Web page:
|Publication number||US6453373 B1|
|Application number||US 09/475,985|
|Publication date||Sep 17, 2002|
|Filing date||Dec 30, 1999|
|Priority date||Dec 30, 1999|
|Also published as||CN1248128C, CN1494685A, EP1242897A1, EP1242897B1, WO2001050286A1|
|Publication number||09475985, 475985, US 6453373 B1, US 6453373B1, US-B1-6453373, US6453373 B1, US6453373B1|
|Inventors||Pablo M. Rodriguez, Alper Ilkbahar|
|Original Assignee||Intel Corporation|
|Export Citation||BiBTeX, EndNote, RefMan|
|Patent Citations (8), Referenced by (2), Classifications (10), Legal Events (4)|
|External Links: USPTO, USPTO Assignment, Espacenet|
The present invention relates generally to data transfer on a communications bus. More particularly, the present invention relates to a mechanism for strobe phase tracking during a master changeover on the communication bus.
A multiprocessor system increases system performance because multiple processors operate in parallel. A typical multiprocessor system has a number of processors attached to a communication bus. Although each processor can only use the bus one at a time, bus protocols has been developed to optimize the bus utilization.
In such a multiprocessor system, one part of the communication bus, the data bus, is one of the most important resources because all of the information exchanges take place on this bus. It is therefore important that the data bus is efficiently utilized. In the multiprocessor system the data is transferred from processor to processor in accordance with a predefined clocking scheme. A system bus clock typically clocks data out of a sending processor and into a receiving processor. Consequently, it takes one complete clock cycle of a system bus clock to transfer data from one processor to another processor. Data can be transferred in a source synchronous fashion in order to increase the speed of the data transmission. In source synchronous transmission, the data transfer is typically clocked by two differential strobe signals which are phase shifted such that the active edges as provided by both strobes correspond to a fast transfer clock which is typically shorter than the period of the system bus clock. These strobes are used by the receiving processor to latch the data.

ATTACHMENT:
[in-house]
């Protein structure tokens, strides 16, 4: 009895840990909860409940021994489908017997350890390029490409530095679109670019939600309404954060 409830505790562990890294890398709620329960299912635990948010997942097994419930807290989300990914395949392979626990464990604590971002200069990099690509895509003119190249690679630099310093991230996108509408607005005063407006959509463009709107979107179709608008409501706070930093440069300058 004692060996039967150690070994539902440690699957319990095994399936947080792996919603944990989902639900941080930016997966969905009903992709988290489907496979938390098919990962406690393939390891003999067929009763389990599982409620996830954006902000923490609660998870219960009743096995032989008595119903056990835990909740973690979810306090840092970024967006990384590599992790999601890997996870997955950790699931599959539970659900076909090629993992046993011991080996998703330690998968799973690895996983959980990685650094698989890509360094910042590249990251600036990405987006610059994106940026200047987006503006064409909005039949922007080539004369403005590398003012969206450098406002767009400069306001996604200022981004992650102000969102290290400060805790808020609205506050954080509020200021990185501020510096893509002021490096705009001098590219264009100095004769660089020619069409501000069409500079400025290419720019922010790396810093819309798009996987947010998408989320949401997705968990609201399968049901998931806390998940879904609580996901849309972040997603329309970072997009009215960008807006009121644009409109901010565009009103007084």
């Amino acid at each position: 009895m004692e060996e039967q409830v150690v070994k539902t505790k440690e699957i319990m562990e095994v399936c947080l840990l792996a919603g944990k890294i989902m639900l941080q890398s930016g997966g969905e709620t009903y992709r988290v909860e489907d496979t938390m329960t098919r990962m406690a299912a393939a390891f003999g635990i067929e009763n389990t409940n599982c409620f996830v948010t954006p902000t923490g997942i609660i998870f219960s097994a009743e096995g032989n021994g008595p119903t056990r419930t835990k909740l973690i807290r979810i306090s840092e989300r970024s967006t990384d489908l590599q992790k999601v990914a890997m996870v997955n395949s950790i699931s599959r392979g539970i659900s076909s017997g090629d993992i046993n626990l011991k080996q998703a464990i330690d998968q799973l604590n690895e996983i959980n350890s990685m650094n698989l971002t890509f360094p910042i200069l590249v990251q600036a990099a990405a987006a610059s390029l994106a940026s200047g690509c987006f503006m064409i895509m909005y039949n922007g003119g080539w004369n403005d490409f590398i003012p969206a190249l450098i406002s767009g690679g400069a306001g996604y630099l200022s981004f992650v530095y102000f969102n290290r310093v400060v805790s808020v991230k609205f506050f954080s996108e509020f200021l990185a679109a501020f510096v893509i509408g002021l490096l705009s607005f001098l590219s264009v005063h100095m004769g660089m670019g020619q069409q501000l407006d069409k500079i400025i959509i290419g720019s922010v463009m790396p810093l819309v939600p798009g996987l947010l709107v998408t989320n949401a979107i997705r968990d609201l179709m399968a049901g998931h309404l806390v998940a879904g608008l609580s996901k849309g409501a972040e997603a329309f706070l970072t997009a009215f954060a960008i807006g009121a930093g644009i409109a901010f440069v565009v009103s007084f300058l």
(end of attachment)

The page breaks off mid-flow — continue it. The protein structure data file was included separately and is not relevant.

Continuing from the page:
Differential strobe signals mean that both active low and active high strobes are used. This introduces complexity in an active low bus by requiring that one of the strobes be pre and post driven from and to a steady state logic 1 value. Furthermore, the pre and post driving of the strobes need to be taken into consideration at the receiving processors to ensure proper data capture and to decide which strobe needs to be pre driven during a next data transfer. The main problem associated with this differential multiprocessor approach is continuous data transfers with changes in the bus ownership, i.e., when another processor becomes the sending processor or “master” and takes over the data bus.
Accordingly, there is a need in the technology to have a mechanism for strobe phase tracking to ensure proper strobe pre and post driving as well as accurately capturing data.
Embodiments of the present invention are directed to a method and apparatus for ensuring proper strobe pre and post driving between a first data transfer and a second data transfer in a computing system. The method includes generating a first strobe signal and a second strobe signal, pre-driving one of said first and second strobe signals before the first data transfer, determining which of said first and second strobe signals will be post driven, and pre-driving one of said first and second strobe signals before the second data transfer.
The advantages of the present invention will become more readily apparent to those ordinarily skilled in the art after reviewing the following detailed description and accompanying drawings, wherein:
FIG. 1 illustrates a typical block diagram of a computing system.
FIG. 2 is a typical timing diagram for the computing system of FIG. 1.